I ask how would anyone top that today? Or why would anyone even attempt to? That being said, it is one of the great moments in the annals of decorative arts. The melding of the flamboyant taste of De Beistegui with the stark, sculptural architecture of Le Corbusier, and the whimsically garish furnishings designed by Emilio Terry all explode onto the serene and stately 8th arrondissement of Paris. It must have been viewed as shocking at the time.
Image courtesy Vogue Brazil
My friend Steven Dillon grew up in an Italian/Irish Catholic home in Yonkers NY, and started cutting hair in 1993 (coincidentally the same year we met.) His career took off almost immediately. We became fast friends and have stayed in close touch for 20 years.
His first salon job was at Peter Coppola in New York City, and his first editorial was with Walter Chin for German Vogue, working as an assistant to Ron Van Dorssen. His first celebrity client was Yoko Ono, who became one of his regulars.
After taking a brief hiatus from the business to explore spirituality he is back at work cutting and styling in his private studio space in Midtown Manhattan. I caught up with him this week to talk about his career, and the charity he founded ‘Cuts for a Cause’ which benefits the children of Malawi and others children’s aid organizations.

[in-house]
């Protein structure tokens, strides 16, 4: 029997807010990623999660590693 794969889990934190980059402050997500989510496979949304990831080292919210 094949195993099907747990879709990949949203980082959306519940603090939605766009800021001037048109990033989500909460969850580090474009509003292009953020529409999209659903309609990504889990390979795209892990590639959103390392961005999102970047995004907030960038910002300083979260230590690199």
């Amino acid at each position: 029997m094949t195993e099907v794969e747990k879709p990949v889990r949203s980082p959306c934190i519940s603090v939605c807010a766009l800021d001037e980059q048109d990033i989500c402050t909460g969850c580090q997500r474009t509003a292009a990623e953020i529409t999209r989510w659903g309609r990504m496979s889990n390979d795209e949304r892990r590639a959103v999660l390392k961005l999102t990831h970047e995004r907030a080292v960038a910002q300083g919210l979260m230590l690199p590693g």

Alex Papchristidis’s Manhattan living room courtesy Elle Decor
I dislike the word ‘trend’. It’s always seemed to me that the most creative design professionals have an intellectual process behind their work that transcends what’s currently fashionable.
With that in mind, it’s hard to deny the trend away from specifying trim during the downturn of the American economy in recent years. Honestly, can you remember the last editorial in which trims were prominently featured? It seems that everyone (except perhaps for Ann Getty) got the ‘less is more’ memo.
That all changed when Elle Decor published Alex Papachristidis and Scott Nelson’s Manhattan apartment last fall, resplendent with colorful gimp, moss fringe, and key tassels.
Flipping through the pages (which seemed to channel Robert Denning & Vincent Fourcade) I began wondering. Could the return of trim be an indicator of economic recovery?
Rizzoli on West 57th Street
When Amazon introduced the first Kindle in 2007, the idea of reading changed forever. I remember seeing folks on the NYC subway carrying them, and wondering if the concept of an e-reader would catch on. Needless to say it did. What’s more of an anomaly these days is to find someone riding mass transit with a real book.
In reading the news over the last few days I came across 3 articles that prompted me to ask the question. Will books be considered retro by the interior design community of the future?
When it comes to the topic of decorating there is no beginning and, certainly, there is no end.
I ask your permission to indulge myself in some observations about interior design, a topic about which I have become well versed in these past thirty-five years. In these days of phone app floor plans, computer generated renderings, and formulated color schemes, the BIG question for me is where do we go from here?